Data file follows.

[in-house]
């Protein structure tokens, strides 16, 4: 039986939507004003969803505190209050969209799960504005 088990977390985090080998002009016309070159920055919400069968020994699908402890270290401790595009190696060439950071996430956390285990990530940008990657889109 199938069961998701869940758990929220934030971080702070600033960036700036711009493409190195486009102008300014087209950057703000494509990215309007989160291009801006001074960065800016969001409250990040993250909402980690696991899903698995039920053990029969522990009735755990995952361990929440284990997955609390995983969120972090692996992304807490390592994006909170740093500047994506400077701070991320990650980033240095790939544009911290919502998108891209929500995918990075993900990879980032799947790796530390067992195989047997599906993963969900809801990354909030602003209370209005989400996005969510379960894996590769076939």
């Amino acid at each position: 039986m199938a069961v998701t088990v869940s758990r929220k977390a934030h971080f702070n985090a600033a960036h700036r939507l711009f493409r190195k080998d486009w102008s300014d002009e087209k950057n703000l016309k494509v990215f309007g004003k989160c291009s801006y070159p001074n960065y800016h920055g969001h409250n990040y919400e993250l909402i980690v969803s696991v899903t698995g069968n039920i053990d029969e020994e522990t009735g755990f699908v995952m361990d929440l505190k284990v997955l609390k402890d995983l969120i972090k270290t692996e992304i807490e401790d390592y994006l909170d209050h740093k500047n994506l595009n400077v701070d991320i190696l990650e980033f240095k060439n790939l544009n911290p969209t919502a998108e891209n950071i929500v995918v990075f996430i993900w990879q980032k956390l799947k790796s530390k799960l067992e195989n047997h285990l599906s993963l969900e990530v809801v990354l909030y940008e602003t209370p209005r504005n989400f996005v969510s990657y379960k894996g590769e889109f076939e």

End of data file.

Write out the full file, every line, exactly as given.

[in-house]
């Protein structure tokens, strides 16, 4: 039986939507004003969803505190209050969209799960504005 088990977390985090080998002009016309070159920055919400069968020994699908402890270290401790595009190696060439950071996430956390285990990530940008990657889109 199938069961998701869940758990929220934030971080702070600033960036700036711009493409190195486009102008300014087209950057703000494509990215309007989160291009801006001074960065800016969001409250990040993250909402980690696991899903698995039920053990029969522990009735755990995952361990929440284990997955609390995983969120972090692996992304807490390592994006909170740093500047994506400077701070991320990650980033240095790939544009911290919502998108891209929500995918990075993900990879980032799947790796530390067992195989047997599906993963969900809801990354909030602003209370209005989400996005969510379960894996590769076939």
């Amino acid at each position: 039986m199938a069961v998701t088990v869940s758990r929220k977390a934030h971080f702070n985090a600033a960036h700036r939507l711009f493409r190195k080998d486009w102008s300014d002009e087209k950057n703000l016309k494509v990215f309007g004003k989160c291009s801006y070159p001074n960065y800016h920055g969001h409250n990040y919400e993250l909402i980690v969803s696991v899903t698995g069968n039920i053990d029969e020994e522990t009735g755990f699908v995952m361990d929440l505190k284990v997955l609390k402890d995983l969120i972090k270290t692996e992304i807490e401790d390592y994006l909170d209050h740093k500047n994506l595009n400077v701070d991320i190696l990650e980033f240095k060439n790939l544009n911290p969209t919502a998108e891209n950071i929500v995918v990075f996430i993900w990879q980032k956390l799947k790796s530390k799960l067992e195989n047997h285990l599906s993963l969900e990530v809801v990354l909030y940008e602003t209370p209005r504005n989400f996005v969510s990657y379960k894996g590769e889109f076939e």